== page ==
Another sturdy, appealing picnic recipe is a salad made from haricots verts, corn, and carrots. Haricots verts are skinny green beans, but you can use regular ones instead. Like the sandwich, this salad gets even better the longer it sits and is relatively indestructible. With all the contrasting colors, it’s pretty, too.
Finally, for dessert, I love to bring poundcake, which holds up well and is hard to resist. A lemon poppy seed poundcake is summery and quick to make. One tip: cut up the poundcake before the picnic but leave it in the baking pan. It makes it easier to transport, and the pan protects it, too. Then serve it on its own, with ripe berries, and let the ants enjoy the crumbs.
1 (14-inch) long ciabatta loaf, split in half lengthwise
Extra-virgin olive oil
Sea salt and black pepper, as needed
2 (6- or 7-ounce) cans of tuna (preferably packed in oil), drained
¼ cup sliced pitted olives
8 anchovies, chopped
1 tablespoon drained capers
½ small red onion, thinly sliced
½ red bell pepper, seeded and thinly sliced
White wine vinegar, as needed
1 large ripe tomato, thinly sliced
7 basil leaves
Drizzle bread with oil and season with salt and pepper.
Break tuna into chunks and spread over bottom of bread. Scatter olives, anchovies, and capers over tuna; top with onion and bell pepper. Drizzle with more oil and sprinkle with vinegar to taste. Lay tomato slices over sandwich. Drizzle lightly with oil and season with salt and pepper. Tear basil leaves over sandwich and cover with other bread half.
Wrap sandwich tightly in a double layer of plastic wrap and cover with a dish towel. Weigh sandwich down with something heavy (books or heavy pots work well) for 2 to 4 hours at room temperature, flipping the sandwich halfway through. Unwrap, slice crosswise. and serve.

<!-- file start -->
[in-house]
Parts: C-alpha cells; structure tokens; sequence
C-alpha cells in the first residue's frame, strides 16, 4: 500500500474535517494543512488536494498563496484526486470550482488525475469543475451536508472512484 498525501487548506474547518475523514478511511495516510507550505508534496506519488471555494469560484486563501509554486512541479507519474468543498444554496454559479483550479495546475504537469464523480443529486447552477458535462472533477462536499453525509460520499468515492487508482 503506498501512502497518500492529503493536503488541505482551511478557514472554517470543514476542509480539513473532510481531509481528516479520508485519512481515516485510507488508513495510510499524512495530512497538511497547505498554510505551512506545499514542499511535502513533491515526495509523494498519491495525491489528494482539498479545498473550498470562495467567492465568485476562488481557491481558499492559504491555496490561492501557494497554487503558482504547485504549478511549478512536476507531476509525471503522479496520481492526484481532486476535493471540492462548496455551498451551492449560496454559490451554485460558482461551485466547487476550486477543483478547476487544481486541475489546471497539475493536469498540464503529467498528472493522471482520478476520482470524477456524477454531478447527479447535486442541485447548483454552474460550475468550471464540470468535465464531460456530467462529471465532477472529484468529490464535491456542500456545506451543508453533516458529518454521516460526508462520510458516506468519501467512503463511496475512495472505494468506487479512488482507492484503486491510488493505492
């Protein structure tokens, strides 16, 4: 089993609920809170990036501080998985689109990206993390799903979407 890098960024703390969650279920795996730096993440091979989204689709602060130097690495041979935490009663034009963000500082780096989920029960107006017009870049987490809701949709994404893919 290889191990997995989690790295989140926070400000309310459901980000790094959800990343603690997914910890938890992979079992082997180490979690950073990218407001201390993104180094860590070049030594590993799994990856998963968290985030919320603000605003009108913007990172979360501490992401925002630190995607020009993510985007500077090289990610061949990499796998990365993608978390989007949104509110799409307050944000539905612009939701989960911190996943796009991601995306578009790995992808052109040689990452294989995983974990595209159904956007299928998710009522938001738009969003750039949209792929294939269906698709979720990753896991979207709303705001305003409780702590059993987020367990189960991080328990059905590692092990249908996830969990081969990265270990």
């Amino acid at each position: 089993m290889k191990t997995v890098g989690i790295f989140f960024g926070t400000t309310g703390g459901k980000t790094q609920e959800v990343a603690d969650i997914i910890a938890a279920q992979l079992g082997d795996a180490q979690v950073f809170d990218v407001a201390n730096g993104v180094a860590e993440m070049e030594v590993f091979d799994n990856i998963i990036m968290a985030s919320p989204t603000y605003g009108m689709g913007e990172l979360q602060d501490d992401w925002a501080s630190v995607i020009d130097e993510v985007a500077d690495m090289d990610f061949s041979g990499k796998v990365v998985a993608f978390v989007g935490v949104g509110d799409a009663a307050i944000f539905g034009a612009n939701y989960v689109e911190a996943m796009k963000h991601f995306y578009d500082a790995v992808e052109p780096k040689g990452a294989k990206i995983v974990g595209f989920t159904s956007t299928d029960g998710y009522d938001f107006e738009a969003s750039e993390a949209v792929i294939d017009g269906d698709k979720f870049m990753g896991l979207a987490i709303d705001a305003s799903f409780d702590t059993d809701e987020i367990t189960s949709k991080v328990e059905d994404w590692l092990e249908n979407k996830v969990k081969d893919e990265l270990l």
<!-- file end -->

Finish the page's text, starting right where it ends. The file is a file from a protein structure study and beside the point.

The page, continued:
Yield: 4-6 servings
Haricots Verts, Corn, and Carrot Salad with Mustard Vinaigrette
¼ teaspoon kosher salt, more as needed
2 tablespoons red wine vinegar
2 garlic cloves, finely chopped
1 tablespoon Dijon mustard
1 cup extra-virgin olive oil
¼ cup minced fresh chives
Black pepper, as needed
1 pound haricots verts or green beans, trimmed
2-2/3 cups cooked fresh corn kernels (from about 4 corn cobs)
½ pound carrots, peeled and coarsely grated (2 cups)
In a small bowl, whisk together salt, vinegar, garlic, and mustard. Whisking constantly, slowly whisk in oil until incorporated. Whisk in chives and pepper.
Bring a pot of salted water to a boil. Drop in haricots verts and cook until just tender, 2 to 3 minutes. Drain, cool and chop into bite-size pieces.
In a large bowl, toss together haricots verts, corn, and carrost. Toss in dressing and season with salt and pepper.
Yield: 6-8 servings
Lemon Poppy Seed Poundcake
Butter, for greasing pan
1¾ cups all-purpose flour, more for pan
Zest of 2 lemons
1 cup sugar
½ cup buttermilk
3 tablespoons plus 4 teaspoons lemon juice
3 large eggs
1½ teaspoons baking powder
¼ teaspoon baking soda
¼ teaspoon fine sea salt
2/3 cup extra-virgin olive oil
1 tablespoon poppy seeds
½ cup confectioners’ sugar
Heat oven to 350°. Butter and flour an 8-inch loaf pan.
In a bowl, combine lemon zest and sugar and rub with your fingers until it looks like wet sand. Whisk in buttermilk, 3 tablespoons lemon juice, and the eggs. In a separate bowl, whisk together flour, baking powder, baking soda, and salt. Whisk dry ingredients into the batter, then whisk in oil and poppy seeds.
Pour batter into prepared pan. Bake until a toothpick inserted in the center emerges clean, about 1 hour. Let cool in pan until warm to the touch, then turn out onto a baking rack set over a rimmed baking sheet. Turn cake right side up.
Whisk together remaining 4 teaspoons lemon and the confectioners’ sugar. Use a pastry brush to spread glaze evenly over top and sides of cake. Cool completely before slicing.
Yield: 8 servings